2. Strohmeier, Alfred; Fofanov, Vasiliy; Rybin, Sergey; Barbey, Stéphane (1998). "Quality-for-ASIS: A portable testing facility for ASIS". in Asplund, Lars (in en). Reliable Software Technologies — Ada-Europe. Lecture Notes in Computer Science. 1411. Berlin, Heidelberg: Springer. pp. 163–175. doi:10.1007/BFb0055003. ISBN 978-3-540-69802-9. 
  3. 3.0 3.1 Colket, William Currie (September 1999). "Code analysis of saftey-critical [sic] and real-time software using ASIS" (in en). ACM SIGAda Ada Letters XIX (3): 67–76. doi:10.1145/319295.319306. ISSN 1094-3641. 
  4. 4.0 4.1 4.2 4.3 4.4 4.5
  5. "4. ASIS Overview — ASIS-for-GNAT User's Guide 22.0w documentation". 
  6. Bladen, James B.; Spenhoff, David; Blake, Steven J. (1991). "Ada semantic interface specification (ASIS)". Proceedings of the conference on TRI-Ada '91 today's accomplishments; tomorrow's expectations - TRI-Ada '91. New York, New York, USA: ACM Press. pp. 6–15. doi:10.1145/126551.126552. ISBN 0-89791-445-7.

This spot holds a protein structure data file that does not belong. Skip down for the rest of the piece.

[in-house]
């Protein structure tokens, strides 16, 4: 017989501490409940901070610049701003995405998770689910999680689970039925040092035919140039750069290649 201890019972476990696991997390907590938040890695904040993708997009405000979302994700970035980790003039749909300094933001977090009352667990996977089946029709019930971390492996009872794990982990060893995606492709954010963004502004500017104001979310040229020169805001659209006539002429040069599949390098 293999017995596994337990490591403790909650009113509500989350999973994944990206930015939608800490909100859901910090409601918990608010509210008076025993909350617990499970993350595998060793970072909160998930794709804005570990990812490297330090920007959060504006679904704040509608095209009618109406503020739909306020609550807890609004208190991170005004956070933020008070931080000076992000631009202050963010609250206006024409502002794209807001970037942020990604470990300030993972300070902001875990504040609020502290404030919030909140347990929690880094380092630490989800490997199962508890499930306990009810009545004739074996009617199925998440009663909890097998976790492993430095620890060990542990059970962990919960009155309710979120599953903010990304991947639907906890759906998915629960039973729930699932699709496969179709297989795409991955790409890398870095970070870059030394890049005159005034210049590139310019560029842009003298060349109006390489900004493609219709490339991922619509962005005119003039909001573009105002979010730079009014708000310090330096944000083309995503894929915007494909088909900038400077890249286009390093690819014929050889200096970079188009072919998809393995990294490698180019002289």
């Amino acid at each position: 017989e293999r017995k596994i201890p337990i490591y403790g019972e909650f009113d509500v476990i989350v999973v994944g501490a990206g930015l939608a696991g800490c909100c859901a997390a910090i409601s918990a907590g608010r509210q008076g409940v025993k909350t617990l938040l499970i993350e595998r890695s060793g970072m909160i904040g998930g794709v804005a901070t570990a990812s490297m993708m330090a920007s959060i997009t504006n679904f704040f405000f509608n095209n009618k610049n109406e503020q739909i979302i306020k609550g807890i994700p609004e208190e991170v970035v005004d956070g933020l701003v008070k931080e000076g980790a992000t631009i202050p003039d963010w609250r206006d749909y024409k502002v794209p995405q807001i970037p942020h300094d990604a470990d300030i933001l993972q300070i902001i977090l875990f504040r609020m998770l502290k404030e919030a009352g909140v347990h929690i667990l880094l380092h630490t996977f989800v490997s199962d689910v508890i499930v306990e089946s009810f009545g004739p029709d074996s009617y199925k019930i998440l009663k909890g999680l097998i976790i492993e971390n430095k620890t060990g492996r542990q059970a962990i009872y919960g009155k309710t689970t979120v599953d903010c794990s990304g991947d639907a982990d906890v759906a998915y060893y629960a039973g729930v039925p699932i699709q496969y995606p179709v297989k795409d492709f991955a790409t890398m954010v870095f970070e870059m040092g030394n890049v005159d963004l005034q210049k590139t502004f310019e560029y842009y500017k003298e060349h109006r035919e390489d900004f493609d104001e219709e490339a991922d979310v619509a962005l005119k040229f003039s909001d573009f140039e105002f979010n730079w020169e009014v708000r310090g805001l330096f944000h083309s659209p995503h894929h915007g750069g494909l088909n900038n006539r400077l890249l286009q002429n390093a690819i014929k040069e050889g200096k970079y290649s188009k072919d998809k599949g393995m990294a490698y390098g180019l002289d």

7. Drury, Pace (March 1999). "Using ASIS for data base insulation" (in en). ACM SIGAda Ada Letters XIX (1): 64–65. doi:10.1145/311457.311486. ISSN 1094-3641. 


  1. ISO/IEC 15291: Information technology — Programming languages — Ada Semantic Interface Specification (ASIS)
  2. Ada Language Reference Manual. Version 6.0 21 December 1994. Copyright (C) 1992, 1993, 1994, 1995 Intermetrics, Inc.
  3. ASIS 2.0 specification